Custom PC UK

Custom PC UK June 2020

Custom PC is the UK’s best-selling magazine for PC hardware, overclocking, gaming and modding. Every month, Custom PC is packed with in-depth hardware reviews, step-by-step photo guides and informative features, all with a focus on tinkering with your computer’s insides. Along the way, you’ll also find hard-hitting tech opinion, game reviews and all manner of computer hobbyism goodness, from small Pi projects to extreme PC mods.

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Raspberry Pi


uncompromising specs

It feels very strange to be finishing off an issue of Custom PC in the midst of the chaos surrounding COVID-19, and it hasn’t always been easy, but we’re still immensely pleased with this issue. In particular, the PC in our cover feature (see p76) has an amazing specification for the budget – we’ve never managed to assemble a sub-£1,000 PC with such an uncompromising spec before. It’s not just that there’s a 6-core 3rd-gen Ryzen CPU beating at its heart, but it also has a GeForce RTX 2060 Super GPU, a cracking case, 16GB of very fancy Corsair RGB memory and a 500GB NVMe PCI-E SSD. It even looks good. There isn’t a single part of this PC that made us rub our chins and think, ‘Hmm, well, that’s a bit…

get ready for wi-fi 7

The folks at the IEEE and Wi-Fi Alliance aren’t sitting still. After just launching Wi-Fi 6E, which is Wi-Fi 6 (802.11ax) extended into the ‘6GHz band’ (5.71–7.13GHz actual), engineers are already knee-deep in 802.11be development, which is likely to adopt the Wi-Fi 7 name. Called‘Extremely High Throughput’ (EHT), it features impressive headline speeds of 30Gbps. However, the better features, in my opinion, are some of the improvements elsewhere. Firstly, though, don’t worry if you’ve just upgraded your home router, as this new standard isn’t expected to launch for a few years yet. Working together, these three technologies will make large mesh networks feel seamless Just as Wi-Fi 5 (802.11ac) and Wi-Fi 6 borrowed heavily from 4G LTE mobile tech, such as MU-MIMO and OFDMA respectively, Wi-Fi 7 is borrowing from tech that’s now…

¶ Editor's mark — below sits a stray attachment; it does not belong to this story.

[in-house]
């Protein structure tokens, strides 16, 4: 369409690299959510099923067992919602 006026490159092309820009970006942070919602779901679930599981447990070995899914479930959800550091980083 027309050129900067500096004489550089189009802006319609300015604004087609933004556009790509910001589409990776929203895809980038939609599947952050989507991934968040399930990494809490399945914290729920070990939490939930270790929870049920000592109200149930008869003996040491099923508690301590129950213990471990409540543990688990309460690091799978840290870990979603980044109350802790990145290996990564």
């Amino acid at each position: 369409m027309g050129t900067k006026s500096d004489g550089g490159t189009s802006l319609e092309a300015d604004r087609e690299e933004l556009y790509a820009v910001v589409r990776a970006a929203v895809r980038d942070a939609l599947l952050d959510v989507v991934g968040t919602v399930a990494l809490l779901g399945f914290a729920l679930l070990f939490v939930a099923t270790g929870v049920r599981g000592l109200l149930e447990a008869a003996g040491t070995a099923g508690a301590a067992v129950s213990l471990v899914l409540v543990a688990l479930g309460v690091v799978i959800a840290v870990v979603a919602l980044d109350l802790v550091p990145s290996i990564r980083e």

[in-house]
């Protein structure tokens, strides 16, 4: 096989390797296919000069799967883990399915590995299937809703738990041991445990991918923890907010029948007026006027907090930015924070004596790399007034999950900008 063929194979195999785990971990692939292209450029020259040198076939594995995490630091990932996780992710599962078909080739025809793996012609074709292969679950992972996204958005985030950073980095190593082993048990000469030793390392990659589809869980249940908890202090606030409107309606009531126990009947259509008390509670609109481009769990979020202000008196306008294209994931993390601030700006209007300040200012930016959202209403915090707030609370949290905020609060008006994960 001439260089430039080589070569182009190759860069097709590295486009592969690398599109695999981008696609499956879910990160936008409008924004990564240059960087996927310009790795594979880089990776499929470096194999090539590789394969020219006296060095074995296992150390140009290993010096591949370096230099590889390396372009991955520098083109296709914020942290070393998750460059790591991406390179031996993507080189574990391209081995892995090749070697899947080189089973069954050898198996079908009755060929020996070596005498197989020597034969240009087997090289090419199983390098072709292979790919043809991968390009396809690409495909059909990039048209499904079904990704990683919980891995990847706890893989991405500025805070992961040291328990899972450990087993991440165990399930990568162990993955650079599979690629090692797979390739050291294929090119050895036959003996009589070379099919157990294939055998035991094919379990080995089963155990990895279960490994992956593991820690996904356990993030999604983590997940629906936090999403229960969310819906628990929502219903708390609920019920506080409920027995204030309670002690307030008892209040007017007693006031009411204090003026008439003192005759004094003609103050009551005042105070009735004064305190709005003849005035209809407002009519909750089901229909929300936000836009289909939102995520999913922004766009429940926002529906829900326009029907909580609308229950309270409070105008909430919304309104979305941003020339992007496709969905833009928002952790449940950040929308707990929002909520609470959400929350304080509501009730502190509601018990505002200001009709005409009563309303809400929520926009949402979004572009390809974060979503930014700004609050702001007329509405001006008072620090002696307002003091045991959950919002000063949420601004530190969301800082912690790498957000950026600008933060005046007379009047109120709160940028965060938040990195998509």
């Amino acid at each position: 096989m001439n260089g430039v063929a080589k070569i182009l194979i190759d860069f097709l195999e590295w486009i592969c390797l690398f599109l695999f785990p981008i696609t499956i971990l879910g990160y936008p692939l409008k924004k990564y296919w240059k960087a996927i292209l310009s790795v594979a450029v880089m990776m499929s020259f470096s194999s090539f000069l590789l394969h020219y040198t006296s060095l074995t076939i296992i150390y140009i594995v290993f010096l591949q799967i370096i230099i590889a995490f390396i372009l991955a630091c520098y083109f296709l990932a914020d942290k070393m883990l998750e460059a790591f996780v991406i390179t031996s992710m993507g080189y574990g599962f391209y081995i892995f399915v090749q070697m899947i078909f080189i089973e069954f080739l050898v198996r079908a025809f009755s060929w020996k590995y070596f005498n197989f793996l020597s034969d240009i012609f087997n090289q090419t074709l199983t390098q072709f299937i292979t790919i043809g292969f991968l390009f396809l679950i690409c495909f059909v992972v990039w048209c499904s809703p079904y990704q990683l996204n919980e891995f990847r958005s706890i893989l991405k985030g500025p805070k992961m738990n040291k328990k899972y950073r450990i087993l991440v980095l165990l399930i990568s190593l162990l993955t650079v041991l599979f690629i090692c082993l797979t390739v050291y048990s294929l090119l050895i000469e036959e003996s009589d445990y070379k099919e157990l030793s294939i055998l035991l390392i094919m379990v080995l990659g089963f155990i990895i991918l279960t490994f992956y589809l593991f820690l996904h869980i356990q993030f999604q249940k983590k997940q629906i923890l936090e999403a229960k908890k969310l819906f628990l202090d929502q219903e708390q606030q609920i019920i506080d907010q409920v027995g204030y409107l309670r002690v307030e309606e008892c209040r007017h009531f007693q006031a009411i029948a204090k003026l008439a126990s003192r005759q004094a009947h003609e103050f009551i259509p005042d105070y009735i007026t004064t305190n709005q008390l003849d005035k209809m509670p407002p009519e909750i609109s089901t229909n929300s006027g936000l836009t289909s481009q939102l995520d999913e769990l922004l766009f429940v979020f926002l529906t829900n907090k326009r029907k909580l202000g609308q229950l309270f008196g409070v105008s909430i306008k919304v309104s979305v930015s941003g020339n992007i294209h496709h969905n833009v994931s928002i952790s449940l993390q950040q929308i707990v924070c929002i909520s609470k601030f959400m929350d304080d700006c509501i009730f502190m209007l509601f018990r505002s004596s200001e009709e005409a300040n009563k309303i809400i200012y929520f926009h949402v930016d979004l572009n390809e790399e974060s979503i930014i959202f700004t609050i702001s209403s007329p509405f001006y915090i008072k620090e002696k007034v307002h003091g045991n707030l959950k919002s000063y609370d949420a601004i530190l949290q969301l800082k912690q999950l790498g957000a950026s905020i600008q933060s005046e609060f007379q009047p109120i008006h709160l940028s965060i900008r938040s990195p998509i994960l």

Our time is now. All of the hours we’ve spent indoors, in isolation, online and entertaining ourselves, have turned out to be ideal practice for a pandemic quarantine. Of course, by the time this column goes to print things may have changed completely, but at the time of writing, the year ahead in gaming looks like one of physical solitude. So, gaming as usual for us, but goodbye to showcase events. Most people who have been to a games event, or a convention of any sort, will be familiar with ‘con crud’, the cold or mild flu everyone seems to get from being in close proximity to others indoors. The spread of viruses is exacerbated by everyone touching the same stuff – from controllers to VR headsets to door handles –…


AMD CONFIRMS ‘ENTHUSIAST-CLASS’ RAY-TRACING GPUS FOR 2020 AMD has revealed that its next-gen gaming GPUs are scheduled to be released in late 2020. Unlike the company’s first RDNA Navi products, such as the Radeon RX 5700 XT, the new RDNA 2-based GPUs will also support hardware-accelerated ray tracing. AMD unveiled these details about its new GPUs at its Financial Analyst Day on 5 March, while also revealing that RDNA 3 is in development, with products expected before the end of 2022. The company describes its forthcoming RDNA 2 GPUs as ‘enthusiast-class’, with ‘uncompromising 4K gaming’, meaning they could potentially take on Nvidia’s top-end GPUs, rather than competing in the midrange like AMD’s current Navi chips. In addition to hardware-accelerated ray tracing, AMD also promises up to a 50 per cent improvement in performance per…


Refreshing! Any chance you could run a feature test on monitor refresh rates, to find a sweet spot between resolution and refresh rate? 4K is still (to my knowledge) locked to 60Hz, so I’m looking at changing my monitor for a lower resolution but higher refresh rate, and this feature test would be invaluable to me STEWART AYERS Ben: Most 4K monitors are indeed locked at 60Hz – you can get 144Hz from a monitor such as Asus’ brilliant ROG Swift PG27UQ, but it costs the best part of two grand, and even the cheapest models come in at around £800. We’ll look into doing a test on refresh rates in the future, but in the meantime, check out our monitor Labs on p52, which features 2,560 x 1,440 and 1,920 x 1,080…

amd threa dripper 3990x / £3,530 inc vat

Let’s be honest, AMD’s 64-core Threadripper 3990X is so far outside the envelope for most of us that it’s a desktop CPU in name only. The high motherboard cost, eye-watering CPU price and sheer number of cores mean this monster CPU is not only out of reach for most of people, but completely unneeded too. We already began to see the limits of standard Windows-based desktop PCs with AMD’s Threadripper 3970X, with diminishing returns in many benchmarks that simply can’t scale to use so many cores. Throwing a 64-core beast at them isn’t likely to improve the situation, so while the Threadripper 3990X is undoubtedly a monster CPU, it’s still a niche product that needs the right conditions to show its true potential. Its specs certainly pack a punch, though, with a…